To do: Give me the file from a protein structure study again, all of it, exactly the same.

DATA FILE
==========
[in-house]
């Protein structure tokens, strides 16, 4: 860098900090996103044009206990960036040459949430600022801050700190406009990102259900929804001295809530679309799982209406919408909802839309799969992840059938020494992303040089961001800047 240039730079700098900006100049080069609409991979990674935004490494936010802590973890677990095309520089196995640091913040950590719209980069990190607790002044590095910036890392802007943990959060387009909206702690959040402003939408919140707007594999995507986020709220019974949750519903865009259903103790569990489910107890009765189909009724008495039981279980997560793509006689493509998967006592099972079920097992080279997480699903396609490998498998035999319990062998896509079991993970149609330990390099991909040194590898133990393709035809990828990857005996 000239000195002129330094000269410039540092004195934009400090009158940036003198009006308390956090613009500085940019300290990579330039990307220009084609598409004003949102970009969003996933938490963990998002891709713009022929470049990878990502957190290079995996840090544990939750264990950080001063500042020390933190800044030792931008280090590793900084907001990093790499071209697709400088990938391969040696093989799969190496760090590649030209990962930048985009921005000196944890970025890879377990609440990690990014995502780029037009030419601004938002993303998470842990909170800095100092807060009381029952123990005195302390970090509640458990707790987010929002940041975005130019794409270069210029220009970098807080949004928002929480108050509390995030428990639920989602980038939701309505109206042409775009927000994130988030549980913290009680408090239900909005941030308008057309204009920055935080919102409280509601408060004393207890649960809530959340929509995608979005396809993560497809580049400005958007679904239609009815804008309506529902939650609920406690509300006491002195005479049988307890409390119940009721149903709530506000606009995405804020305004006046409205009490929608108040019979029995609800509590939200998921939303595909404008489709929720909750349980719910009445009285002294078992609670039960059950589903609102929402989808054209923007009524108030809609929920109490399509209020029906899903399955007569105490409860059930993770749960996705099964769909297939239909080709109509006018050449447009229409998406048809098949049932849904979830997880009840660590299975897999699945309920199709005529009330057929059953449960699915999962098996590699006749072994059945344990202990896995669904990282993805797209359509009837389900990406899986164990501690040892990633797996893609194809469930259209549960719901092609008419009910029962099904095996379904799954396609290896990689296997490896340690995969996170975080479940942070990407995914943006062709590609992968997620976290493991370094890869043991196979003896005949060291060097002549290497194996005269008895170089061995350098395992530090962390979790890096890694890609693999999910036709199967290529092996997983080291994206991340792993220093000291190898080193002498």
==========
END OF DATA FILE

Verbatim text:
[in-house]
């Protein structure tokens, strides 16, 4: 860098900090996103044009206990960036040459949430600022801050700190406009990102259900929804001295809530679309799982209406919408909802839309799969992840059938020494992303040089961001800047 240039730079700098900006100049080069609409991979990674935004490494936010802590973890677990095309520089196995640091913040950590719209980069990190607790002044590095910036890392802007943990959060387009909206702690959040402003939408919140707007594999995507986020709220019974949750519903865009259903103790569990489910107890009765189909009724008495039981279980997560793509006689493509998967006592099972079920097992080279997480699903396609490998498998035999319990062998896509079991993970149609330990390099991909040194590898133990393709035809990828990857005996 000239000195002129330094000269410039540092004195934009400090009158940036003198009006308390956090613009500085940019300290990579330039990307220009084609598409004003949102970009969003996933938490963990998002891709713009022929470049990878990502957190290079995996840090544990939750264990950080001063500042020390933190800044030792931008280090590793900084907001990093790499071209697709400088990938391969040696093989799969190496760090590649030209990962930048985009921005000196944890970025890879377990609440990690990014995502780029037009030419601004938002993303998470842990909170800095100092807060009381029952123990005195302390970090509640458990707790987010929002940041975005130019794409270069210029220009970098807080949004928002929480108050509390995030428990639920989602980038939701309505109206042409775009927000994130988030549980913290009680408090239900909005941030308008057309204009920055935080919102409280509601408060004393207890649960809530959340929509995608979005396809993560497809580049400005958007679904239609009815804008309506529902939650609920406690509300006491002195005479049988307890409390119940009721149903709530506000606009995405804020305004006046409205009490929608108040019979029995609800509590939200998921939303595909404008489709929720909750349980719910009445009285002294078992609670039960059950589903609102929402989808054209923007009524108030809609929920109490399509209020029906899903399955007569105490409860059930993770749960996705099964769909297939239909080709109509006018050449447009229409998406048809098949049932849904979830997880009840660590299975897999699945309920199709005529009330057929059953449960699915999962098996590699006749072994059945344990202990896995669904990282993805797209359509009837389900990406899986164990501690040892990633797996893609194809469930259209549960719901092609008419009910029962099904095996379904799954396609290896990689296997490896340690995969996170975080479940942070990407995914943006062709590609992968997620976290493991370094890869043991196979003896005949060291060097002549290497194996005269008895170089061995350098395992530090962390979790890096890694890609693999999910036709199967290529092996997983080291994206991340792993220093000291190898080193002498």